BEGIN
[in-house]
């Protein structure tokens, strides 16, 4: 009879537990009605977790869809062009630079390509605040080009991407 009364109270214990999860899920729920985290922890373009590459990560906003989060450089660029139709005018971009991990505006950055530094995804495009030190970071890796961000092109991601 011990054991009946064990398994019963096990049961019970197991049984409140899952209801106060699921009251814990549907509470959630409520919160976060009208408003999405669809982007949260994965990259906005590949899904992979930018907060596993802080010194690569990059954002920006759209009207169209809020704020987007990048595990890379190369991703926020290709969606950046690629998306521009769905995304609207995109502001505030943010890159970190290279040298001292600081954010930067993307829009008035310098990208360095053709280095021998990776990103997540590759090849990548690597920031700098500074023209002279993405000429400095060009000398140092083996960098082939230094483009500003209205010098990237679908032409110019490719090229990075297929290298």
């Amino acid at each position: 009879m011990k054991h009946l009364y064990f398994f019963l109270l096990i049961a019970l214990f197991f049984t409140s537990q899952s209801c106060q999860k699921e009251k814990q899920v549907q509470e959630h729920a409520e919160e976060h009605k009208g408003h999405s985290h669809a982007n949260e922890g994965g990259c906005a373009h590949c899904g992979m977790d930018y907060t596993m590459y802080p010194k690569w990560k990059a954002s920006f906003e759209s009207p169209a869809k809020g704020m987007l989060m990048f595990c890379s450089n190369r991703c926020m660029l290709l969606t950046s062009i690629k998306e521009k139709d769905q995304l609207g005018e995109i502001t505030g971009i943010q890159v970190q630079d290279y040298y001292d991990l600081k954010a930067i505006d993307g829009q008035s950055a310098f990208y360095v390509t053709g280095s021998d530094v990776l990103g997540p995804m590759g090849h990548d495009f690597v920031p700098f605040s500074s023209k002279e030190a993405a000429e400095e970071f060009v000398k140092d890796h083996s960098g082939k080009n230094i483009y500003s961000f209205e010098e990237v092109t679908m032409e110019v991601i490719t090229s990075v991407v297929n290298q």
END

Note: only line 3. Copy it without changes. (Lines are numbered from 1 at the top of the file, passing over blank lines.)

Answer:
């Amino acid at each position: 009879m011990k054991h009946l009364y064990f398994f019963l109270l096990i049961a019970l214990f197991f049984t409140s537990q899952s209801c106060q999860k699921e009251k814990q899920v549907q509470e959630h729920a409520e919160e976060h009605k009208g408003h999405s985290h669809a982007n949260e922890g994965g990259c906005a373009h590949c899904g992979m977790d930018y907060t596993m590459y802080p010194k690569w990560k990059a954002s920006f906003e759209s009207p169209a869809k809020g704020m987007l989060m990048f595990c890379s450089n190369r991703c926020m660029l290709l969606t950046s062009i690629k998306e521009k139709d769905q995304l609207g005018e995109i502001t505030g971009i943010q890159v970190q630079d290279y040298y001292d991990l600081k954010a930067i505006d993307g829009q008035s950055a310098f990208y360095v390509t053709g280095s021998d530094v990776l990103g997540p995804m590759g090849h990548d495009f690597v920031p700098f605040s500074s023209k002279e030190a993405a000429e400095e970071f060009v000398k140092d890796h083996s960098g082939k080009n230094i483009y500003s961000f209205e010098e990237v092109t679908m032409e110019v991601i490719t090229s990075v991407v297929n290298q």